Public wants knowledgeable, friendly staff
RECENTLY, I had the opportunity to take part in a planning session hosted by the Western Retail Lumber Association. The board of directors and invited guests were led through a daylong exercise in analyzing the association and the industry for the road ahead. The program facilitator introduced a number of topics, but one that stuck with me was the professional development of staff, especially in front-line jobs that were face to face with the public.
It is so critically important that those individuals who interact with the public are knowledgeable about the products and services they represent. In the case of the WRLA, discussion centred on those who are assisting the walk-in public and those who work with professional contractors. At first glance, one might think those who are dealing with contractors must have greater technical expertise and be more familiar with the products. Not so. Professionals generally come into the store with more product knowledge and know exactly what they want. The amateur handyman may need more expert guidance and advice; also more patience from service personnel. The message was both client groups are equally important and the same level of expertise within staff is required for both. As someone who occasionally stains a cedar deck, replaces switches, installs railings or performs myriad small repairs, I appreciate the expert advice I receive from my local building supplier. That then got me thinking about other first-contact personnel in the new-home and renovation industries. No matter how good your product is, if the first point of contact is an unpleasant one, you may have trouble selling that product. Who answers the phone? Who responds to emails? Who greets you upon entering the premises? Is the company website inviting and informative? Is there a contact for questions or complaints? All of these can make or break your business. I guess that’s why I have a problem understanding cross-border shopping for building materials and homerenovation products. I concede you may be able to save money on the purchase price due to our tax structure. However, who is there to help you throughout the process? How do you take back the extra can of stain or the box of screws? Even worse, who is going to tell you a particular product isn’t CSA approved and therefore isn’t warranted to be installed in Manitoba? I’m not saying buy only Canadianmanufactured products or never shop outside of our province; however, I am advising to take advantage of the expertise and assistance you can only get locally from personnel trained to take care of your specific building needs. Mike Moore is president of the Manitoba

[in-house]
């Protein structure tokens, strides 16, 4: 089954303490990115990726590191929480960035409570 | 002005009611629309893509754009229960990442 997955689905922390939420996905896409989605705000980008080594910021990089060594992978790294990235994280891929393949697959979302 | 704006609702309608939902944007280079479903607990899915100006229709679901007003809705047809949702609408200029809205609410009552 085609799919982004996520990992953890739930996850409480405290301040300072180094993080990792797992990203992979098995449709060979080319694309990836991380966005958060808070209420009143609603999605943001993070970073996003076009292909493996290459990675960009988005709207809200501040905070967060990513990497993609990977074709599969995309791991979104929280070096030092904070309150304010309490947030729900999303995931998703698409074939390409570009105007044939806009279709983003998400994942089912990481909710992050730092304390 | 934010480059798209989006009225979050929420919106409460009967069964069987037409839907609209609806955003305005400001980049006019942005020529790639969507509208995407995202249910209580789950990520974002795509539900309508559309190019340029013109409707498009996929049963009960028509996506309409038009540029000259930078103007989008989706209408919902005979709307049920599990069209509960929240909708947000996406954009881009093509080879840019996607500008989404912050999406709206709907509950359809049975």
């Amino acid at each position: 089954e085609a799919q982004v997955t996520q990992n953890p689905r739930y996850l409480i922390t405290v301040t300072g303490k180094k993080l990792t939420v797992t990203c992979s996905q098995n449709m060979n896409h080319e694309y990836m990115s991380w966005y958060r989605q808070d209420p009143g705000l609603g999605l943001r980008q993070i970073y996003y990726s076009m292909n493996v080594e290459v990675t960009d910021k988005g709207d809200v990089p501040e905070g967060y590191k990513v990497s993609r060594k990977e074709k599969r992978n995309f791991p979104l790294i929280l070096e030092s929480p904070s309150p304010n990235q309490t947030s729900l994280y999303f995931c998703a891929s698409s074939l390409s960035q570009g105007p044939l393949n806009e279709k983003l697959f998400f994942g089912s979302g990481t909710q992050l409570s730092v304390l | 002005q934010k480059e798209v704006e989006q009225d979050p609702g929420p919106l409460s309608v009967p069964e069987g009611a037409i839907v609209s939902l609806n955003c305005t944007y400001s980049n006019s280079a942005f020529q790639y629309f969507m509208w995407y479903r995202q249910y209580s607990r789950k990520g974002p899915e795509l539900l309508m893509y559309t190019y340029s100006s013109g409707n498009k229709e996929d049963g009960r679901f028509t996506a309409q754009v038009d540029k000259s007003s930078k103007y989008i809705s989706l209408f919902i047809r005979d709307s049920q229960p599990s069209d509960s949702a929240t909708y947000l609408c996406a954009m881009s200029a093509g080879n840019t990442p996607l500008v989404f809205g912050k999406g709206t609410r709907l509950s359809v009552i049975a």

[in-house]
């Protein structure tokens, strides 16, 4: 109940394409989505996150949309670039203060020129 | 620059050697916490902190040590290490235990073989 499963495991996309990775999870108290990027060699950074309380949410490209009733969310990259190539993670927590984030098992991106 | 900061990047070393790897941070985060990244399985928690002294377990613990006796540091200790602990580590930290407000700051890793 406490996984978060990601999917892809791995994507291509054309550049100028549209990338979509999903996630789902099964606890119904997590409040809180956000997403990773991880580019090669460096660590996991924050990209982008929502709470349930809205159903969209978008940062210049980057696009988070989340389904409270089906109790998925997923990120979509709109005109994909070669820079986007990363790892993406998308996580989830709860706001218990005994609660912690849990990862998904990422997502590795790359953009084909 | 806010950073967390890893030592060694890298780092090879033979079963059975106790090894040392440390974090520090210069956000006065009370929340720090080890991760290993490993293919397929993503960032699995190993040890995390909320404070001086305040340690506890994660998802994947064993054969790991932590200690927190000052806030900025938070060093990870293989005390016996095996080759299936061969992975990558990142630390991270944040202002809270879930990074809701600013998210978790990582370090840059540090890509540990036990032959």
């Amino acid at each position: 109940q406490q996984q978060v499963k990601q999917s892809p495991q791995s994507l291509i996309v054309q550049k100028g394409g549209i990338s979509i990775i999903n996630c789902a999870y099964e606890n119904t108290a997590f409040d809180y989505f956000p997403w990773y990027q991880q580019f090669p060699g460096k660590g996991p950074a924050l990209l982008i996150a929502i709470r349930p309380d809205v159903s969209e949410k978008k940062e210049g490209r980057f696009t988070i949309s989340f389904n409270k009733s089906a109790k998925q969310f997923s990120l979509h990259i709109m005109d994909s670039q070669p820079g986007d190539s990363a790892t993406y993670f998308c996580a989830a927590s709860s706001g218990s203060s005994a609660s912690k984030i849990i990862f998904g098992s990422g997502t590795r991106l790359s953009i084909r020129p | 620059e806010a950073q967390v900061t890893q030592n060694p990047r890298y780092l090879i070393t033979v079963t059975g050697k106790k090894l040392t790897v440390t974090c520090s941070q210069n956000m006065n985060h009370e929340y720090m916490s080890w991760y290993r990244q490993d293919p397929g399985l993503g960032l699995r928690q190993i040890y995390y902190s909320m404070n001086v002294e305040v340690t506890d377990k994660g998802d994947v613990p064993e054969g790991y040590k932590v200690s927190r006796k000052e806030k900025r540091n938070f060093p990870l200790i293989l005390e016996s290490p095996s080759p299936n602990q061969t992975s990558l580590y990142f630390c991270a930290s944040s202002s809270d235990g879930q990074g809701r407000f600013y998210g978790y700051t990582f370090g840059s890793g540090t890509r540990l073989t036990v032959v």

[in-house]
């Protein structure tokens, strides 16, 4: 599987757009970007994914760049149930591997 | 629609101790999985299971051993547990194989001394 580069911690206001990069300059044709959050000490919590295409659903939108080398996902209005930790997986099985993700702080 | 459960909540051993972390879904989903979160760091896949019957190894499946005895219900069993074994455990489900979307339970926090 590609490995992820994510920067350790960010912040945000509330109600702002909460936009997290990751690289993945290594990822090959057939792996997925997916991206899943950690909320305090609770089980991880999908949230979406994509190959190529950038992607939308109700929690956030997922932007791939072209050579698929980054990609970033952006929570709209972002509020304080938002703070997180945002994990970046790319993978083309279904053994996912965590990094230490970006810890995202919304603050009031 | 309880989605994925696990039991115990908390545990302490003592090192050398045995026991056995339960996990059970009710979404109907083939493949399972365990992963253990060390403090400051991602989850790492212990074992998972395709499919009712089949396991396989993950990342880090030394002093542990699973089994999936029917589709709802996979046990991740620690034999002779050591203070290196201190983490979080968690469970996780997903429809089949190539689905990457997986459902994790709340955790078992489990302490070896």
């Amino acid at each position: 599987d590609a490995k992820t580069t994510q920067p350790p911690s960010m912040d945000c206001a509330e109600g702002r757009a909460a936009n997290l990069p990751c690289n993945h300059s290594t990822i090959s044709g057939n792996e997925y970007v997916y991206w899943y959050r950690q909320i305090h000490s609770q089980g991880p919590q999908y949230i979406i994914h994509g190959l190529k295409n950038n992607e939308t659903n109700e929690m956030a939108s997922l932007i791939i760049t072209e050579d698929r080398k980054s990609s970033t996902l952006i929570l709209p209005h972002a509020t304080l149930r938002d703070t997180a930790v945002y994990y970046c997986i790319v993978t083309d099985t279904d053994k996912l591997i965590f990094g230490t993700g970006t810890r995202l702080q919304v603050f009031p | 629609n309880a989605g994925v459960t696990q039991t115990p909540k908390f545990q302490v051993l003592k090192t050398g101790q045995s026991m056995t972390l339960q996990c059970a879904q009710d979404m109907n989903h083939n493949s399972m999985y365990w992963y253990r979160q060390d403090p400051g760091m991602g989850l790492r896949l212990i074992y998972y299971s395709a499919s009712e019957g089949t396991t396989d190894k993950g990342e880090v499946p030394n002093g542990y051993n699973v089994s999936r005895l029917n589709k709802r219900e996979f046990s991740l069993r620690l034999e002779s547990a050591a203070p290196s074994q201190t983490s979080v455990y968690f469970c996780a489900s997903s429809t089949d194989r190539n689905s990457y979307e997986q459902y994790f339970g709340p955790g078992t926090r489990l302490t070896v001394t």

Home Builders’ Association